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Our Challenges in an Extraordinary Case of AL Amyloidosis

Article Information

Gomercic Palcic Marija1*, Vrbanic Luka1, Mandic Peric Marija1, Ulamec Monika2, Šokcevic Marijka2, Galešic Ljubanovic Danica3

1University hospital center Sestre Milosrdnice, Department for internal diseases, Division for clinical immunology, pulmonology and rheumatology, Zagreb, Croatia

2University hospital center Sestre Milosrdnice, Ljudevit Jurak Department of Pathology, Zagreb, Croatia

3University hospital Dubrava, Department of pathology, Zagreb, Croatia

*Corresponding Author: Dr. Marija Gomercic Palcic, University Hospital Center Sestre Milosrdnice, Departmet for Internal Diseases, Vinogradska cesta 29, 10000 Zagreb, Croatia

Received: 15 July 2019; Accepted: 29 July 2019; Published: 30 September 2019

Citation: Gomerčić Palčić Marija, Vrbanić Luka, Mandić Perić Marija, Ulamec Monika, Šokčević Marijka, Galešić Ljubanović Danica. Our Challenges in an Extraordinary Case of AL Amyloidosis. Archives of Clinical and Medical Case Reports 3 (2019): 382-389.

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Abstract

Background: Light-chain (AL) amyloidosis is a condition in which extracellular tissue deposition of protein derived from light chain immunoglobulin fragments can affect any organ in the body, and therefore has a variety of clinical manifestations, mimics variety of diseases and can easily be misdiagnosed.

Case Presentation: This is a case of 79-year-old man with 9-year history of IgM monoclonal gammopathy of undetermined significance. Patient presented with right-sided effusion with pulmonary infiltrate. After antibiotic treatment the infiltrate resolved, but effusion progressed and appeared also on the left side. Extensive workup revealed generalized lymphadenopathy and no signs of any organ failure. Lymph node biopsy was analyzed applying Congo red, immunohistochemistry, immunofluorescence and electron microscope, and diagnosis of AL amyloidosis with monoclonal kappa chains was established.

Conclusions: Since prognosis and natural history of the disease is dependent on time of discovery, it is important to raise suspicion for AL amyloidosis and use all available diagnostic tools and collaborate with appropriate institutions.

Keywords

Chylous pleural effusion; Amyloidosis; Electron microscopy; Monoclonal gammopathy; Generalized lymphadenopathy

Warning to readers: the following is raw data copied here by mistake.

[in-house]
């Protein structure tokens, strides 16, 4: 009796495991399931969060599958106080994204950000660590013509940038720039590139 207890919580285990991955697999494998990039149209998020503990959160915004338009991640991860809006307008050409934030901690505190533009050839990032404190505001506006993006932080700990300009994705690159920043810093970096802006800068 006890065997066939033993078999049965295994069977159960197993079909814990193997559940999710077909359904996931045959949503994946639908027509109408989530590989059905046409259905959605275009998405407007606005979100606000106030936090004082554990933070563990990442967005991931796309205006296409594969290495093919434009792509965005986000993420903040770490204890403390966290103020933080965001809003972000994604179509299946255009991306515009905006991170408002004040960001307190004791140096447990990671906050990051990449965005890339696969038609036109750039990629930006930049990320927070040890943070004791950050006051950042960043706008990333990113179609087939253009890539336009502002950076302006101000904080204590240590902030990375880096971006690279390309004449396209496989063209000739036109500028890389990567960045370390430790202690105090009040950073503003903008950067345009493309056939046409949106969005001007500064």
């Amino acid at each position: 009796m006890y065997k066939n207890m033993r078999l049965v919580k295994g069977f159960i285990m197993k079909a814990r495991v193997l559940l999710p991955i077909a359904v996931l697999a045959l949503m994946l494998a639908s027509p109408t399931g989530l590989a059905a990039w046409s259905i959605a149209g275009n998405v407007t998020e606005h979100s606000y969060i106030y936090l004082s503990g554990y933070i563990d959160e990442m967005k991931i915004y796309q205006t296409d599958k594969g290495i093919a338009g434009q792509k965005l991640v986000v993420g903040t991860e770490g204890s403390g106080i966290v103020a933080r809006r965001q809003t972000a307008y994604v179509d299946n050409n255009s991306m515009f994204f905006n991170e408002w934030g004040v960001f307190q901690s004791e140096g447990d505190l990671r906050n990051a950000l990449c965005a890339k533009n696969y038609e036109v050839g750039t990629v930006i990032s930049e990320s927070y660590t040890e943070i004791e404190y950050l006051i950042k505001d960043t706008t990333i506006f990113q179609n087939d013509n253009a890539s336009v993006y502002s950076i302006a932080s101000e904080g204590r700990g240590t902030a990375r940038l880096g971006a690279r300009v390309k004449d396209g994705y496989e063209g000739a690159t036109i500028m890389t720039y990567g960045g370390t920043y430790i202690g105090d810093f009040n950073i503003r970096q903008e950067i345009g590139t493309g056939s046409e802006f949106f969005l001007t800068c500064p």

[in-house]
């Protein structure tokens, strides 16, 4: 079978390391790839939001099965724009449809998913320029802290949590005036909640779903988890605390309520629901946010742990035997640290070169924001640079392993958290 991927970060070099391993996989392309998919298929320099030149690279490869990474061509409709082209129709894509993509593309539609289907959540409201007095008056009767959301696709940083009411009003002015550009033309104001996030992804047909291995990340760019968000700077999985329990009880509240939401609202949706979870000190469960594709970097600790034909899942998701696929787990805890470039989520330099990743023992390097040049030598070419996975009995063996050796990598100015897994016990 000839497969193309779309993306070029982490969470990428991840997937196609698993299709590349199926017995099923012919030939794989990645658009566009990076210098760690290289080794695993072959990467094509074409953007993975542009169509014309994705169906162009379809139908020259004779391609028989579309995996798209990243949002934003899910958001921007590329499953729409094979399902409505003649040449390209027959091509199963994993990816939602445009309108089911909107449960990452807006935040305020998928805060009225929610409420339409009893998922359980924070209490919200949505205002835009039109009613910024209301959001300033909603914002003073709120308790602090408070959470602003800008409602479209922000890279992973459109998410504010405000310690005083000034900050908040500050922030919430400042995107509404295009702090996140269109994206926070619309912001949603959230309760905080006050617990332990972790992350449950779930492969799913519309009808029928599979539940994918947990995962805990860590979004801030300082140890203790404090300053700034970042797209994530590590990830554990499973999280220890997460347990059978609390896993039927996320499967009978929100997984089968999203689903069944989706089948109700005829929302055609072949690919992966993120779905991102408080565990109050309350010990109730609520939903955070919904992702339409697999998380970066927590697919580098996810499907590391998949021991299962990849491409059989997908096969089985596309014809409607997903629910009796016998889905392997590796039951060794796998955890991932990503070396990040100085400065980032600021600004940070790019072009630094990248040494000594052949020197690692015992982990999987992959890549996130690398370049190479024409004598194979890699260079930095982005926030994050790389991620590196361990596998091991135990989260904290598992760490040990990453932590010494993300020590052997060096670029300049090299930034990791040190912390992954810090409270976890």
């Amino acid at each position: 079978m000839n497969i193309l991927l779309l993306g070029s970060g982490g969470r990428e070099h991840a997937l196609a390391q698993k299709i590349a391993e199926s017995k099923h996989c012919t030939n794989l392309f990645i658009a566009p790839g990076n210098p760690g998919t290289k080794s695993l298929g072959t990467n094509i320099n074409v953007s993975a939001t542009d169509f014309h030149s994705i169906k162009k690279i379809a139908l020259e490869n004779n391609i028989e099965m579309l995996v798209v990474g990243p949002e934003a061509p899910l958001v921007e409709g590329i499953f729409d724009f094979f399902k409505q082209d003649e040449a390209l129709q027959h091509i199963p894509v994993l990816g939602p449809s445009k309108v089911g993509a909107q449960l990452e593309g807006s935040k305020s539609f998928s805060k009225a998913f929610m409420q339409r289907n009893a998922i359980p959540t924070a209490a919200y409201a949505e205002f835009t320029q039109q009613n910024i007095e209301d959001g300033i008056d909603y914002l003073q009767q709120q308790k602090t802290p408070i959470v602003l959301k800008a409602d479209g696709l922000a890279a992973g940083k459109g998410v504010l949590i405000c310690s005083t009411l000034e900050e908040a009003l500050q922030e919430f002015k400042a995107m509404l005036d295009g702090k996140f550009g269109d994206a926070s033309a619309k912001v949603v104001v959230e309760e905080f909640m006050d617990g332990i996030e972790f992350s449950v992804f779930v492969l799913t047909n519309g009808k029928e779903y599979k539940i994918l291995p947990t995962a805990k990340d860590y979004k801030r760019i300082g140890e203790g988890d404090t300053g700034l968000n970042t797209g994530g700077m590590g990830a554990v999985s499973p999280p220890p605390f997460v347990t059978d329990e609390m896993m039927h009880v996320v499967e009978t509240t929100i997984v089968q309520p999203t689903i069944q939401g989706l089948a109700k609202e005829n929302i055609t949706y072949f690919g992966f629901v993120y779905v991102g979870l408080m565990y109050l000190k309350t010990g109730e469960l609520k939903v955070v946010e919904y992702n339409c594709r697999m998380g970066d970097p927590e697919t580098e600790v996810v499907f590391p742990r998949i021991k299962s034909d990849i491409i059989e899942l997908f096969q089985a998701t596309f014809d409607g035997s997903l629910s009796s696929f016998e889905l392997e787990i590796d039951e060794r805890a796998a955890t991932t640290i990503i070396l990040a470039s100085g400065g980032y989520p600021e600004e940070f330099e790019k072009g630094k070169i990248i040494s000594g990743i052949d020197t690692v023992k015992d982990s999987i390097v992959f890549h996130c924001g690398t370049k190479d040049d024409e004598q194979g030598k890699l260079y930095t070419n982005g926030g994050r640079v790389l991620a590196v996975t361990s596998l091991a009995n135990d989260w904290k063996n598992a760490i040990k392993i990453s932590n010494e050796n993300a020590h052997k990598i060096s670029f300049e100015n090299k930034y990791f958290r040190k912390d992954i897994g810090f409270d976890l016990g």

Article Details

Abbreviations:

AL amyloidosis - light-chain amyloidosis; MGUS - monoclonal gammopathy of undetermined significance; TSH - thyroid stimulating hormone; NT-proBNP - N-terminal serum brain natriuretic peptide; CT – computed tomography; TBNA - transbronchial needle aspiration; HCT - hematopoietic cell transplantation

1. Introduction

AL amyloidosis is a condition in which extracellular tissue deposition of protein derived from light chain immunoglobulin fragments can affect any organ in the body, and therefore has a variety of clinical manifestations, mimics variety of diseases and can easily be misdiagnosed. Monoclonal gammopathy rarely progresses into systemic amyloidosis (incidence around 1% yearly) [1] and IgM monoclonal gammopathy of undetermined significance (MGUS) more often than other types [2]. Diagnostic procedure requires a biopsy of an affected organ. On light microscopy it shows typical Congo red-positivity with birefringence under polarized light. Additionally, electric microscopy can be used to confirm the diagnosis. Presence of a monoclonal protein alone is not sufficient to diagnose AL amyloidosis in a patient with documented amyloidosis, unless immunofluorescence has demonstrated monoclonal light chains in the amyloid deposits. There are several possible therapeutic regimens, and the choice of treatment should be individualized. Persistent pleural effusions develop in 1 to 2 percent of patients with systemic amyloidosis and appear to be caused by pleural infiltration with amyloid deposits [3-5] although, mediastinal lymph nodes, if infiltrated, can additionally obstruct lymph drainage. Here we will present a case of a 79-year-old man with a 9-year history of IgM MGUS and insignificant systemic lymphadenopathy, who presented with right sided pleuropneumonia and later on progressive bilateral exudative pleural effusions, one of which was chylous. Light microscopy showed a negative Congo red birefringence, so the biopsy specimen of lymphoid tissue was reexamined by electronic microscope, immunohistochemistry, immunofluorescence, and diagnosis of AL amyloidosis with monoclonal kappa chains was established. Patient was treated with bortezomib and dexamethasone, with a good response on short follow up. Since there was a satisfying regression of pleural effusions, pleurodesis wasn’t performed. We present this case report based on our experience in AL amyloidosis, including challenges in diagnostics and treatment concerns regarding this rare disease.

2. Case Presentation

A 79-year old patient with 9-year history of IgM MGUS and insignificant systemic lymphadenopathy was admitted to our hospital in April 2018 because of fever, productive cough and dyspnea. So far there was no need for IgM MGUS treatment because patient had no B symptoms, sings of affected organs or hyperviscosity syndrome. At admission chest X-ray revealed moderate right side effusion and pneumonic infiltrate. Arterial blood gas analysis revealed type I respiratory insufficiency with partial pressure of oxygen 7.42 kPa, partial pressure of carbon dioxide 5.9 kPa, and oxygen saturation (SaO2) 89.6%. Pneumonic infiltrate resolved after a course of antibiotics, but right side pleural effusion progressed and left side effusion appeared. During the treatment non-specific systemic symptoms such as fatigue and unintentional weight loss were noted. After two right-side thoracentesis without an adequate clinical improvement, pleural drainage system (Pleuracan) was inserted on the right and 7 L of thick and pale-yellow fluid was evacuated. The analyzed fluid contained 30 g/L of protein, glucose was 6.5 mmol/L, lactate dehydrogenase 105, triglycerides 7.5 mmol/L.